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About the Author
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THE LAY OF THE LAND
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It's 10 o'clock. Do you know where your children are?" If you are part of my mom's generation, you recognize that saying. You probably heard it each evening before you watched the nightly news. The idea was simple enough: parents ought to make sure their children are in the house at a decent hour. Who would argue with that (other than a teenager wanting to stay out late)?
Today the question should be asked this way: "Do you know where your children are spiritually?" Is little Johnny biblically literate? Does Sally know the difference between virginity and purity? Are your children on the road to responsible Christian adulthood, or are they part of an alarming new trend that has seen the overwhelming majority of so-called Christian children walk away from the faith?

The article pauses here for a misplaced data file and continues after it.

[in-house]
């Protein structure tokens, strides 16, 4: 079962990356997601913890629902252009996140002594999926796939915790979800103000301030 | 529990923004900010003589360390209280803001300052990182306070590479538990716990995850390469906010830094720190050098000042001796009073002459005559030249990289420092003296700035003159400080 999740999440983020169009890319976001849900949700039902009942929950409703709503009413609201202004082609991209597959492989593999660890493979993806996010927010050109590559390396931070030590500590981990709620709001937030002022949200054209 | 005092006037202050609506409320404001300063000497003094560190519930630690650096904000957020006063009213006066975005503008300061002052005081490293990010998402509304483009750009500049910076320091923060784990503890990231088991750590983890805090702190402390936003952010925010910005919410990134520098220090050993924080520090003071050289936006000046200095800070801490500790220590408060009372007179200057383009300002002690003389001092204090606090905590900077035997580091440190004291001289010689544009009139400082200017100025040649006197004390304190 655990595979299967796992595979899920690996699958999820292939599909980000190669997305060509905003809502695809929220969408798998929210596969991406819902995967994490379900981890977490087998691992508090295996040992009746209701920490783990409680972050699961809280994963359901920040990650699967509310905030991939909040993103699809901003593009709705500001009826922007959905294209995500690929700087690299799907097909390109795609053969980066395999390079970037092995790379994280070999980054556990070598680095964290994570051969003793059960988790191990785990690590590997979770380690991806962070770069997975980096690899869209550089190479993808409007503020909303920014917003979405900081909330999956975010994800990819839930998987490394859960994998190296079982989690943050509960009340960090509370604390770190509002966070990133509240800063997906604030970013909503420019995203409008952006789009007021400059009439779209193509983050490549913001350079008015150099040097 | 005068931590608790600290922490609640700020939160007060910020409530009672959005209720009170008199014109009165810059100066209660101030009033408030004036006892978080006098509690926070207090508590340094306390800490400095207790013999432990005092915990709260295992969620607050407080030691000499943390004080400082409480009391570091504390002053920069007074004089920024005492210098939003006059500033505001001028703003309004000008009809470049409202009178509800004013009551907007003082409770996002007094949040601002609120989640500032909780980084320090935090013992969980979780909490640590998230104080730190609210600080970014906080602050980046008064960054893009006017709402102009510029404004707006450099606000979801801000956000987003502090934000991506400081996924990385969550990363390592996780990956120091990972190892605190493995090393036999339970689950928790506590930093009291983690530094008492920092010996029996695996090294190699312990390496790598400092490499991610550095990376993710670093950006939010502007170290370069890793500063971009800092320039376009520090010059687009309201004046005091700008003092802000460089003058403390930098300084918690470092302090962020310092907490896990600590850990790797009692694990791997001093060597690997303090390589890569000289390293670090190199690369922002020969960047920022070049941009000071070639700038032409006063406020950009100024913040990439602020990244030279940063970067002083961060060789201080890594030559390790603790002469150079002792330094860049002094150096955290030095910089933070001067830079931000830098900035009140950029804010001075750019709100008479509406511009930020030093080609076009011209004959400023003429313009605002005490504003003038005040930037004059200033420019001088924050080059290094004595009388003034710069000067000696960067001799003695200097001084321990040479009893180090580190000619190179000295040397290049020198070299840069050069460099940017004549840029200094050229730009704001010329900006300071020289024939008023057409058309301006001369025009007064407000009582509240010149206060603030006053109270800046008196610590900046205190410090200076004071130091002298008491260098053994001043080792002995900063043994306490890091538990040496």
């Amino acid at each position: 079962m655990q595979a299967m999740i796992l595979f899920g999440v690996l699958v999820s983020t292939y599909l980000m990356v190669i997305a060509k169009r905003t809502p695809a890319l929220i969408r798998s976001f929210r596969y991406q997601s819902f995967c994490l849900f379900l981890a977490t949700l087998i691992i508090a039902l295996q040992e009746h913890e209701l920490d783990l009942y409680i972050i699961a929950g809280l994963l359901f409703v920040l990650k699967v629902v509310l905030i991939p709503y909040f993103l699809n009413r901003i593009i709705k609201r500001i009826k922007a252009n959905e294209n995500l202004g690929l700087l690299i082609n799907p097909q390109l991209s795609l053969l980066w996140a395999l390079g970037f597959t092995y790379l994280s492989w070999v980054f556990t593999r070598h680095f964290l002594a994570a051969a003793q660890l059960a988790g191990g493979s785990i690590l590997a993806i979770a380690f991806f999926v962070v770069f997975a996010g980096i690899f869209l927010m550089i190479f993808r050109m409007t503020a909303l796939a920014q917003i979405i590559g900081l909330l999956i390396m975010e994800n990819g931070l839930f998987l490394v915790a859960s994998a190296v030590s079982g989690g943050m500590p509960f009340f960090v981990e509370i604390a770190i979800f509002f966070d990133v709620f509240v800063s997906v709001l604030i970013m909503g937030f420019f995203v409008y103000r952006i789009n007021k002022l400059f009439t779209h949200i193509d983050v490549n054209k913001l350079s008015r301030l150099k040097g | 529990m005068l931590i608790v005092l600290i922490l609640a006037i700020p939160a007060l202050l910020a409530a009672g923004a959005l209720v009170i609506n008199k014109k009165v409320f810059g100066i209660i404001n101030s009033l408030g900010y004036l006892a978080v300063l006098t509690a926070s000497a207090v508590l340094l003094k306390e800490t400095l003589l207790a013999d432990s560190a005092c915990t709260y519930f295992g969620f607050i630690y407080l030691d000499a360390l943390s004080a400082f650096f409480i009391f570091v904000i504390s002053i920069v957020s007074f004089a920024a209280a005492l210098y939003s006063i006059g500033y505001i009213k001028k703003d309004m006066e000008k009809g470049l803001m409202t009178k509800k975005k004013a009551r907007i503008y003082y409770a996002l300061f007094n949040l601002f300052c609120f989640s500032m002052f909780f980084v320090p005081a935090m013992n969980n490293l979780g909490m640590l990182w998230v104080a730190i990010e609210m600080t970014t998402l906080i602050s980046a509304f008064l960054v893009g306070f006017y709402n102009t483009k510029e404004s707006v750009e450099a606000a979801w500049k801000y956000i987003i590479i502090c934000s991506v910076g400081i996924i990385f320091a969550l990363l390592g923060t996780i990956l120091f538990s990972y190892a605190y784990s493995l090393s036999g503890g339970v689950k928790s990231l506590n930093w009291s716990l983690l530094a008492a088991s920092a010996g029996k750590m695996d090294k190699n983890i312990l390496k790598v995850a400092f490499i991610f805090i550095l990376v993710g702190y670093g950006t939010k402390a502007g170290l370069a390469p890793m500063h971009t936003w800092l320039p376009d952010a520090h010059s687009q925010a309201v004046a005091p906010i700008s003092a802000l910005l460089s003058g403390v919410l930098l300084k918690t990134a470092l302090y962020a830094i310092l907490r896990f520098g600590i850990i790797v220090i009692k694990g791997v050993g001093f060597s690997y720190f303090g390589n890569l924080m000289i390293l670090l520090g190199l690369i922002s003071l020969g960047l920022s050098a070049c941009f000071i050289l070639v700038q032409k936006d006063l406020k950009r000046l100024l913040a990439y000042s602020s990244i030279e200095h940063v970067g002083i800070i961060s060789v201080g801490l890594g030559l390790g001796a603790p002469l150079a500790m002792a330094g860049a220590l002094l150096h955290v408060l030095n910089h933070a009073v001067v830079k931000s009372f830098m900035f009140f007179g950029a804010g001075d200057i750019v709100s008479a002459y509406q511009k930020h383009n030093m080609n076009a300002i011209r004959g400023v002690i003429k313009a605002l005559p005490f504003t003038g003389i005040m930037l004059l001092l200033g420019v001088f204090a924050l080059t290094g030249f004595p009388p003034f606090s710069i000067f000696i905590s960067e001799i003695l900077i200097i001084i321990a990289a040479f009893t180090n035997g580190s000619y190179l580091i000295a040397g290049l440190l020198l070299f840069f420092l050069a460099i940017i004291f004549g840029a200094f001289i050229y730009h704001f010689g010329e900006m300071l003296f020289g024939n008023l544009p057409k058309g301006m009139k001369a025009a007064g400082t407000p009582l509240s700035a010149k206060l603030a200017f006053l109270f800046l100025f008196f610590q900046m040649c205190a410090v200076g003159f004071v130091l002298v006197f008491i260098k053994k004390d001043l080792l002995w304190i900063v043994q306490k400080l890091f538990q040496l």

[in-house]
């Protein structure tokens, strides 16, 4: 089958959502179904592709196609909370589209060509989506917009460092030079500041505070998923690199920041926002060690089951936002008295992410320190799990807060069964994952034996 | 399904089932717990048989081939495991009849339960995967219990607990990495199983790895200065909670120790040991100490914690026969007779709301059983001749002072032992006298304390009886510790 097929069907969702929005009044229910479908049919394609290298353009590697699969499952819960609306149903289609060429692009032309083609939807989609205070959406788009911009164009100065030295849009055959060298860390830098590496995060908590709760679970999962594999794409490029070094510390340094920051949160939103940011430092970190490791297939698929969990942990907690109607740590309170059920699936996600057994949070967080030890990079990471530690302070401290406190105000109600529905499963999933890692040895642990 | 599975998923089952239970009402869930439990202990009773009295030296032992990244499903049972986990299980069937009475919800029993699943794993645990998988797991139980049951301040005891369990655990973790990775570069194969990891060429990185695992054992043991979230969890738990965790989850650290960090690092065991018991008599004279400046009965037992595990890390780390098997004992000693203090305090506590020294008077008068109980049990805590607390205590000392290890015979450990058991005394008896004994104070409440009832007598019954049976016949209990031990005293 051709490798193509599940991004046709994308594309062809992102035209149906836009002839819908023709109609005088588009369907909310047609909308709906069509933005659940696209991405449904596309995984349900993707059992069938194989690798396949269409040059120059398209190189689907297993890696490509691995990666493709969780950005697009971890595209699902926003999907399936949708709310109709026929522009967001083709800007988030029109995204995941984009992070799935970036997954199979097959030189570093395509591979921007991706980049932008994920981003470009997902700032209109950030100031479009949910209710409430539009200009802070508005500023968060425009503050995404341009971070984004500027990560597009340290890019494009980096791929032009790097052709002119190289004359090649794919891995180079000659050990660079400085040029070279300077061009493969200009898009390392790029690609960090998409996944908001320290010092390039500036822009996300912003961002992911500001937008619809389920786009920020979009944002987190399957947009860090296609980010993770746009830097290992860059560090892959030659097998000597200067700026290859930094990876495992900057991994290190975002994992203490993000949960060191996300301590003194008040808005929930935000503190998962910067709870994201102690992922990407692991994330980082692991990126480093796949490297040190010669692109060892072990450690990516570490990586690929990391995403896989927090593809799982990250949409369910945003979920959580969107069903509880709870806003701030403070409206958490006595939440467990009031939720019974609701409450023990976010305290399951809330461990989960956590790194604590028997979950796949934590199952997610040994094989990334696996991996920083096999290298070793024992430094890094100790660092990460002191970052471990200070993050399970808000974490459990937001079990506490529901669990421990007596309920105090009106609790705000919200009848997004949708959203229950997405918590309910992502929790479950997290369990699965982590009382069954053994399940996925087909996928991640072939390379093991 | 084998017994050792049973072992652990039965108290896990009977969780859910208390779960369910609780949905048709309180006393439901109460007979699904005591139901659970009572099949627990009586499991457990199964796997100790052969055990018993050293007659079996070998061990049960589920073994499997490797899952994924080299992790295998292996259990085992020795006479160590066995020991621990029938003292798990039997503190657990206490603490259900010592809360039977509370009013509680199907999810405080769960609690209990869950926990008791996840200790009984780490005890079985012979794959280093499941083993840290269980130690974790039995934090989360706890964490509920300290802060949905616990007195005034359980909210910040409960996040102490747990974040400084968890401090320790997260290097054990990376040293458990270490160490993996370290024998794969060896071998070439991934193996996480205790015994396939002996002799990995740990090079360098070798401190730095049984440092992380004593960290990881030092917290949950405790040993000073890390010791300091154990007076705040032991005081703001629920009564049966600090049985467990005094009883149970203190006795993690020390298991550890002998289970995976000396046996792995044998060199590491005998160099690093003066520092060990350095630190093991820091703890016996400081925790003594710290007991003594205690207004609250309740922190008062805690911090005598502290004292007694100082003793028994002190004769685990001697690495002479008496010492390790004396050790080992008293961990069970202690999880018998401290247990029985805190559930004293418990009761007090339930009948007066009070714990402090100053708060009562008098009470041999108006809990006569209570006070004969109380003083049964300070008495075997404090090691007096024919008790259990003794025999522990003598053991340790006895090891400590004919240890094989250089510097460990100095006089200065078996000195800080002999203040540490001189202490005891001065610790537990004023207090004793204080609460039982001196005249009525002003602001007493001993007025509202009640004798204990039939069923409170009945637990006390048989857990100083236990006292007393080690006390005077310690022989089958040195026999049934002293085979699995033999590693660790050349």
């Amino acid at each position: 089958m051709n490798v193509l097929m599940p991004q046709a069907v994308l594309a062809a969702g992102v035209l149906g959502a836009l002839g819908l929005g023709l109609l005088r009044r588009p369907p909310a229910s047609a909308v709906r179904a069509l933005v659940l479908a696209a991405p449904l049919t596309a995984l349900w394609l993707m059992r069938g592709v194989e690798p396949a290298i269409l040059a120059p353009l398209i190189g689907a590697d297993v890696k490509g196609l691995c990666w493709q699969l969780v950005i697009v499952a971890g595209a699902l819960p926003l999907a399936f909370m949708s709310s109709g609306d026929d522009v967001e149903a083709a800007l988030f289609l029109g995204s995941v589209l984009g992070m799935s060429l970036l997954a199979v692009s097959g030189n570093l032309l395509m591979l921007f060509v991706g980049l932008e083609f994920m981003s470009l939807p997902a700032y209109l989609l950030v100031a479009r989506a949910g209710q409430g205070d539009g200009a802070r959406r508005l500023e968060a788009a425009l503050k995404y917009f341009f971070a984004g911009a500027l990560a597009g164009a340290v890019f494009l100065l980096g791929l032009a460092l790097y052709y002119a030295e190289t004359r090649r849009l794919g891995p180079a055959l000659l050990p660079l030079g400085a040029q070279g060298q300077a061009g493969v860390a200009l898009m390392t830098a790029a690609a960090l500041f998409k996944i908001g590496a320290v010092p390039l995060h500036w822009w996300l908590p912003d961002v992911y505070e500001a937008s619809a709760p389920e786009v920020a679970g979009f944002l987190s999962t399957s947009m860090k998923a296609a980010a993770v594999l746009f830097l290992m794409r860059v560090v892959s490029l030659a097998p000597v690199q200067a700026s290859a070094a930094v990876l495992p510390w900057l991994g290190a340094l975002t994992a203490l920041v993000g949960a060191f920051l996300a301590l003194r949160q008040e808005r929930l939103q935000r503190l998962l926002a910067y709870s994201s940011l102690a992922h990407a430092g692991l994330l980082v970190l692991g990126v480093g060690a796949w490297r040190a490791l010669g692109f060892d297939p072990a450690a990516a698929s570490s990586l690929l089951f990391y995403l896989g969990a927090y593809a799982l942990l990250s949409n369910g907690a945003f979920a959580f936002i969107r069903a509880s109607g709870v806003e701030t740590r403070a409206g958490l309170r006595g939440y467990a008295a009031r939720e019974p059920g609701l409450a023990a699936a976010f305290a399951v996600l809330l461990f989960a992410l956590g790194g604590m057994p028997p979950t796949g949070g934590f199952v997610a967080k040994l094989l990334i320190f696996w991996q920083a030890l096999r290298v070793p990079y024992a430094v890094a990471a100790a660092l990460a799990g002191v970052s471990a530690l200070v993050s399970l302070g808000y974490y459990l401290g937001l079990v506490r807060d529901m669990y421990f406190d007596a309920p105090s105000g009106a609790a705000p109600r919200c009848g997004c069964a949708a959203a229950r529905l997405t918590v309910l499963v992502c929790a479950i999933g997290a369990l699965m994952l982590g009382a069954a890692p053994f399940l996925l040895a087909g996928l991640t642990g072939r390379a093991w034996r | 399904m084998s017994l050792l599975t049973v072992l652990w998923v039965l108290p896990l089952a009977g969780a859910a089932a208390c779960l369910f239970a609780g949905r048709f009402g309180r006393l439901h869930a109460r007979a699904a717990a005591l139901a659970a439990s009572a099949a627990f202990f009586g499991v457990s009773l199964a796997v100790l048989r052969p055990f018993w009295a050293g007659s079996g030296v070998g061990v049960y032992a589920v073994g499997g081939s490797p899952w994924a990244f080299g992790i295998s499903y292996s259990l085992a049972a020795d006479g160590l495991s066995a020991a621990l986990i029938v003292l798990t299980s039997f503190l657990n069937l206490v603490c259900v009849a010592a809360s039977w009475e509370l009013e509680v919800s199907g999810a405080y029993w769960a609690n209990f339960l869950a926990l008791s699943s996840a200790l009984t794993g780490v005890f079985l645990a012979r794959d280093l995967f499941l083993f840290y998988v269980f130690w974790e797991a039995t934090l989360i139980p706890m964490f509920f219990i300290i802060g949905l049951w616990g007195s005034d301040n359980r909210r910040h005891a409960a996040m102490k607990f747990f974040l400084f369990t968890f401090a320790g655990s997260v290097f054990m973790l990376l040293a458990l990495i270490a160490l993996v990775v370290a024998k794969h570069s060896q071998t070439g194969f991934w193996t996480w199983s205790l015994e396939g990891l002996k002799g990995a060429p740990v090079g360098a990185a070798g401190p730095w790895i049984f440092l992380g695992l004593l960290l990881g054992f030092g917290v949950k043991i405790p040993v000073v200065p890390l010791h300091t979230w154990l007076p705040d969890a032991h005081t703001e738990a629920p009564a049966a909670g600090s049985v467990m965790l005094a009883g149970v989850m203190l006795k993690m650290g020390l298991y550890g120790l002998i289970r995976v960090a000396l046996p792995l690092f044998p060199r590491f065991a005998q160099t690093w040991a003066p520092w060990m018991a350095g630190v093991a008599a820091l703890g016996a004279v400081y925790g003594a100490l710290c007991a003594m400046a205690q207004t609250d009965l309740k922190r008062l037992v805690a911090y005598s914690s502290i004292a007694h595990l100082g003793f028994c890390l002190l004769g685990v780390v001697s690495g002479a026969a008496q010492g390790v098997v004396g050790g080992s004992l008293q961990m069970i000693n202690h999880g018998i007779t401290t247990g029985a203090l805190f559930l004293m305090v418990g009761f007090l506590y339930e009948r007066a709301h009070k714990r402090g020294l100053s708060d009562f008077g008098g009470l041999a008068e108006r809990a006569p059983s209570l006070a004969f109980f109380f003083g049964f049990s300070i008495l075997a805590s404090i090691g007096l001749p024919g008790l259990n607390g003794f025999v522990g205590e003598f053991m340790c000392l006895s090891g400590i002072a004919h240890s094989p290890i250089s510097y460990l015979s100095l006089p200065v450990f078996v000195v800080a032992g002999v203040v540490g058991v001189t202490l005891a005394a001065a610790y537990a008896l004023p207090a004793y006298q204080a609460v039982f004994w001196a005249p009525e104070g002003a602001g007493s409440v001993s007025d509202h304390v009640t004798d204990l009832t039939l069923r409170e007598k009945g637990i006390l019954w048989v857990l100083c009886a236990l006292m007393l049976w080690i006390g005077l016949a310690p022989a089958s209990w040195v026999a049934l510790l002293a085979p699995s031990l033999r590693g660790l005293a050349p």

As I was writing this book I had the privilege of preaching a series of sermons at Palm Beach Atlantic University. In the Thursday morning chapel service I preached a message on biblical manhood. I basically walked through Ephesians 5:25ff, and issued a challenge to the young men and women to live up to and expect nothing less than the biblical standard when considering marriage. It was a powerful experience. I knew I had hit a nerve.
After the message I had an opportunity to talk to a number of students who had never heard such a challenge. Even faculty and staff members walked up to me and said, "I wish my father had shared that with me twenty years ago." Several young ladies asked if they could speak with me privately. A number of young men remarked, "You really raised the bar." The campus was buzzing.
One young woman who was obviously wrestling with what she had heard sat down next to me during lunch, took a deep breath, and began to share her heartbreaking story. She was a twenty-one-year-old junior who was wrestling with a serious relationship. She said that she loved a young man very much, but he was none of the things that the Bible clearly taught a prospective husband must be. She began to fight back tears as she asked, "What am I going to do?"